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Desperados 3 feels like a turn-based game built for speedrunners

Some of the best real-time tactics of this generation

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Key art for Desperados 3 shows the main character, Cooper, walking into the sunset. In the fore ground a dead man’s hand holds a pistol. Image: Mimimi Games/THQ Nordic
Charlie Hall is Polygon’s tabletop editor. In 10-plus years as a journalist & photographer, he has covered simulation, strategy, and spacefaring games, as well as public policy.

Desperados 3 is the first game, in a year filled with attempts at shaking up the tactical formula, to truly find something new in a pile of old ideas.

It successfully blends stealth puzzle mechanics with methodical, XCOM-style action. But it goes even further, slathering on excellent motion-captured animations, top-notch voice acting, and a map that can be rotated 360 degrees. It even gives the AAA look of Gears Tactics a run for its money.

Best of all, its gameplay systems are incredibly elastic, accommodating a stately pace that caters to newcomers as well as a roguelike mode perfect for daring speedrunners. There are only 16 levels, but they hold the potential for hundreds of hours of gameplay.

A prequel to 2001’s Desperados and 2006’s Desperados 2, Desperados 3 explains the origins of the main characters of the series. The action follows John Cooper and his rugged band of outlaws, each with their own special abilities, as they go on a road trip across the 19th century American West. Cooper can perform silent takedowns and dual-wield pistols. Meanwhile, Doc McCoy is a healer who can also use chloroform, an explosive medical bag, or a scoped pistol that works well at longer ranges. The game offers five characters in all, including a mystic who can take control of enemies and even animals on her turn.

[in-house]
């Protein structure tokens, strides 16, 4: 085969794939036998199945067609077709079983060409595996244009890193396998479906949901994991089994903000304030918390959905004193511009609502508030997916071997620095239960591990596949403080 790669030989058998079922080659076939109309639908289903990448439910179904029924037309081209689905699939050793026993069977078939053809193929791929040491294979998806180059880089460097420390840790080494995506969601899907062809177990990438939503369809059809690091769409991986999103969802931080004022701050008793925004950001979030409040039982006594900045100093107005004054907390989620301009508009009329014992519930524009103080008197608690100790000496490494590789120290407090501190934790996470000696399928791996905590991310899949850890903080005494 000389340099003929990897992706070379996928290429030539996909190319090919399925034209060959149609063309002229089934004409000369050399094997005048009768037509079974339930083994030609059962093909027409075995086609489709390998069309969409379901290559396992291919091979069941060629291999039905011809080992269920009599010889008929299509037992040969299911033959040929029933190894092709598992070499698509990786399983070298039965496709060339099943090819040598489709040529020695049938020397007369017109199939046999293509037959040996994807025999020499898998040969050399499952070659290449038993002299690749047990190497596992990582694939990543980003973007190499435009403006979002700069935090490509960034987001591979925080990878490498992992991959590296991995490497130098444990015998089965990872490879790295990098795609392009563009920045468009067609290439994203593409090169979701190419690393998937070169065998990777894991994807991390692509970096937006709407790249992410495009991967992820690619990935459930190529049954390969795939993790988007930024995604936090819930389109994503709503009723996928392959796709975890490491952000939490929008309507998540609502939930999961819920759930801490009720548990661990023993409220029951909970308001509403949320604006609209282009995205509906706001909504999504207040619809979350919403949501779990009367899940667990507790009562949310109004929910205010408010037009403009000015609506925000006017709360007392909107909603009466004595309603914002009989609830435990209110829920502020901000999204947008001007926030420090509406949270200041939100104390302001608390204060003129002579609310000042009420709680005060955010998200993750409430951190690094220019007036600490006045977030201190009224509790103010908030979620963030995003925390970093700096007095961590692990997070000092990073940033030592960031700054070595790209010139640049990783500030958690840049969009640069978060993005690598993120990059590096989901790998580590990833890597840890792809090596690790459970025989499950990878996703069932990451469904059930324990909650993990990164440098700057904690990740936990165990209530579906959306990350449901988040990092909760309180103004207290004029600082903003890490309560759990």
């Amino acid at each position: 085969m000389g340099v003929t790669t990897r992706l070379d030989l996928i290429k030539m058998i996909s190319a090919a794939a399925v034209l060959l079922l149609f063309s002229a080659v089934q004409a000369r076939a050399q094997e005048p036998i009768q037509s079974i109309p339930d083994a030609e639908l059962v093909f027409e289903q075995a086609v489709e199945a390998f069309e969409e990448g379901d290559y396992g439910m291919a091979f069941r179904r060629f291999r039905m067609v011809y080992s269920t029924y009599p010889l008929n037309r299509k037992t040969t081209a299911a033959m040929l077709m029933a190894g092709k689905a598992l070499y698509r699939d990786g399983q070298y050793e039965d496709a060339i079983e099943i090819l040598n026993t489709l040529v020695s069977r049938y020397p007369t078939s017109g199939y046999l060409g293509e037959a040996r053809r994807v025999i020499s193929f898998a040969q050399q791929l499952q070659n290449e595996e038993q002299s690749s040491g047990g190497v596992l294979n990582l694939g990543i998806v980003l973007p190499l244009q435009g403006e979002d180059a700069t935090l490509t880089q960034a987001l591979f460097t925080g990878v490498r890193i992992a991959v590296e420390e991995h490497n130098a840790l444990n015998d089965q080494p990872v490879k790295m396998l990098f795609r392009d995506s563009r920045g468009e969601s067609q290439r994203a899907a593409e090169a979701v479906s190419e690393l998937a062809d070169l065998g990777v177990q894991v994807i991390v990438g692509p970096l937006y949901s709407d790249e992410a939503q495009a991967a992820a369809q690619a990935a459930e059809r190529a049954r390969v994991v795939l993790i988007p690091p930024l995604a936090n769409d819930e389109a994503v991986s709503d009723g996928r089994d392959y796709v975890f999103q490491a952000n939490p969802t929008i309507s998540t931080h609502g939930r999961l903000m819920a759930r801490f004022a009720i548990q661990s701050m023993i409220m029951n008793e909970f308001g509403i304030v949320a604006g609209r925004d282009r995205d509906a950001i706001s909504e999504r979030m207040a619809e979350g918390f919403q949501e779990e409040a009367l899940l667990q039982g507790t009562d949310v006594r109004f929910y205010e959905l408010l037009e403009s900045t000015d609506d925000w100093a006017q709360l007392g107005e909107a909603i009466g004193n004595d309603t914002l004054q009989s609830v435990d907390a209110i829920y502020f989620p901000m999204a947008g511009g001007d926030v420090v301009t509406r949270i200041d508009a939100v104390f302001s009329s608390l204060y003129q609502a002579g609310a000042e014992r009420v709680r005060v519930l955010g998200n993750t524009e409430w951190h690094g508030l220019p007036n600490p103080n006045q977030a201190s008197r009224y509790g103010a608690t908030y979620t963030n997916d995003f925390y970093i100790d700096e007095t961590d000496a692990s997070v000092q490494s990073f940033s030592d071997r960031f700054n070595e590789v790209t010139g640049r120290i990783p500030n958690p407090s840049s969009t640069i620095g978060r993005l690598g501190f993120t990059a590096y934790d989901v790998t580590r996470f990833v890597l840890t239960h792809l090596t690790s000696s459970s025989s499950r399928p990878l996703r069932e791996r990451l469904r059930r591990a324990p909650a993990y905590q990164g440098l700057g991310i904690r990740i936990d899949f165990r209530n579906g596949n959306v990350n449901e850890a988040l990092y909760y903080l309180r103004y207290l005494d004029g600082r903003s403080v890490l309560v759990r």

The game plays out a lot like a turn-based game on the “normal” difficulty setting. Enemies are grouped into clusters on the map, forming little scenes. Each scene operates on a loop, with enemies going about their business until player characters intervene.

Moving quickly will trigger an alarm, bringing in enemies from neighboring scenes, so the action centers around stealthy approaches. You carefully move your characters into position and then spin the camera around to observe the terrain, enemy patterns, and vision cones. Then it’s just a matter of exploiting every weakness you can find.

But the game isn’t turn-based. It plays out in real-time, even though you can pause the action, and the keyboard commands are arranged for speed and flexibility, more like a MOBA or an action game than a strategy title.

Individual characters are keyed up like weapons on the number line, with their abilities strung out along the ASDF row of keys. You can quickly switch between characters and assign them each waypoints on the map using the mouse and keyboard. The game is also fully compatible with controllers, but you lose out on a lot of flexibility if you go that route.

A waterfall with multiple bridges in the foreground. Image: Mimimi Games/THQ Nordic